President Biden’s Death and Estate Tax Increases
The following excerpts were prepared by the Small Business Legislative Council (SBLC) (ASA is a member of the SBLC) regarding President Biden’s proposed increase to death and estate taxes on small business owners and farmers. This would be accomplished by reducing the federal estate tax exemption, in some cases increasing the estate tax rate and would impose a new capital gains tax at death. The new death capital gains tax would be the result of eliminating or limiting the step-up in basis for assets going through an estate and having death trigger the capital gains tax. It appears for the first time in our nation’s history, at death the same asset could be taxed twice, once by a capital gains tax and again by an estate tax. In 2010 for one year only, the step-up in basis was limited but as is equitable, the estate tax was repealed.
The elimination of the step-up in basis coupled with death as a triggering event is generally ignored in the debate on the estate tax. It is sometimes referred to as a major “tax loophole for the rich” and is looked to as a significant revenue raiser. This tax would be imposed at the death of the small business owner unless the business was going to be continued by the family. In that event, the triggering event for the capital gains tax would be at such later time as the heirs sold the business. Imposing this tax at the death of the owner may cause sales of these businesses because in many cases there will be no other sources of funds available to pay this unexpected tax. Without advance warning there will be little a business owner can do to prepare for this tax, particularly if the owner is a senior citizen with no family members capable or willing to run the business.
Despite President Biden claiming that his tax changes would only affect those who “fly their own jet planes” and have “two or three homes” and “will not affect you” this will not be the case for people with appreciated assets, particularly older individuals who have owned assets for many years.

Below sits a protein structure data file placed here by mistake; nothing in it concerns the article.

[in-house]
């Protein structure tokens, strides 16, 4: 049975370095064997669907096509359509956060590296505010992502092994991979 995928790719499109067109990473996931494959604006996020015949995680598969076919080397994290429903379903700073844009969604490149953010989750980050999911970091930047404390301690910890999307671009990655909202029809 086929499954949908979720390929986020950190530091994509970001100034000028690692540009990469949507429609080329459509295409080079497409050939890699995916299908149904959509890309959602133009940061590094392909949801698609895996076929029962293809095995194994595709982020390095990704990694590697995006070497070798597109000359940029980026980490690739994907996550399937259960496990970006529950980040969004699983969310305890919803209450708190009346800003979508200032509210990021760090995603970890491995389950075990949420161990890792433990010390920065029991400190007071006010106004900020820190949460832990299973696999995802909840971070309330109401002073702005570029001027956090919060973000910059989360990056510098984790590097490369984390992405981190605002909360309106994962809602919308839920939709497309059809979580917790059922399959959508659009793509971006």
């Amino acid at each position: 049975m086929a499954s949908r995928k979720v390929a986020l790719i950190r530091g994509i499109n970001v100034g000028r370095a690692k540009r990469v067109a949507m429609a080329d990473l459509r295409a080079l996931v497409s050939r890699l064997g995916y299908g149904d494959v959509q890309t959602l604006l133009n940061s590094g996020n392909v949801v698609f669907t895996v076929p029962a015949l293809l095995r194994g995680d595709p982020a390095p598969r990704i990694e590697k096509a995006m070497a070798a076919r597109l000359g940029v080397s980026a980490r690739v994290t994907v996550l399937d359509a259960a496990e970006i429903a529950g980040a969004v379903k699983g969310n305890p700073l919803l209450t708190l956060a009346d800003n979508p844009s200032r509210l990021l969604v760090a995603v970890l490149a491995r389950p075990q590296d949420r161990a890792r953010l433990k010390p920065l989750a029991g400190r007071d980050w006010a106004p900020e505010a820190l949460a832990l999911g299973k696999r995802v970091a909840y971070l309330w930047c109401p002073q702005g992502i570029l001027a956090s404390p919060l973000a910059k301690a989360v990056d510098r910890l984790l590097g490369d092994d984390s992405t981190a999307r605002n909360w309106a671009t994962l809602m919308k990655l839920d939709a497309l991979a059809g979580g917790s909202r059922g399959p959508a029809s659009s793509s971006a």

What about a special exemption for small business and for family owned farms and ranches?
In the past there have been serious discussions about creating an estate tax exemption or at a minimum a significant deferral of payment for estate taxes for small businesses and farmers and ranchers. If drafted carefully to avoid the complex issues that arose with respect to the QFOBI (Qualified Family-Owned Business Interest) definition, there could be potential support for legislation to exempt small businesses from the estate tax or otherwise reduce the estate tax burden on small businesses. We would applaud those members of Congress who are concerned about the impact that estate taxes has on small businesses, farms and ranches. However, a simple deferral of the estate tax and the death capital gains, though being somewhat helpful, will not erase the simply staggering amount of taxes that could become due under the Biden proposal. This proposal simply kicks the payment of excessive taxes down the road.
The best way to protect our small businesses is to leave the law as it stands today.
If the new death capital gains tax is to be enacted, then estate taxes should be repealed and all individuals should have a step up in basis as of the effective date of the legislation.
If estate taxes are not repealed for upper middle income taxpayers, any tax paid for the new death capital gains should be offset dollar for dollar against any estate taxes owed. There should be a much higher exemption of capital gains – at least $10 million so that the upper middle income taxpayers are exempted from the reach of this new tax. There should be a much longer time period in which to pay the death capital gains tax, particularly for older taxpayers who will not be able to purchase life insurance to pay this new death tax.
If the capital gains rate goes up to the 43.4% level for income over $1 million, the $1 million income level should be determined absent the gain triggered by the deemed distribution forced by the death of the owner of the asset.
Finally, if a new death capital gains tax is enacted then at a minimum the capital gains should be indexed by inflation. When capital gains are taxed on their inflation, the true tax rate is obviously much higher.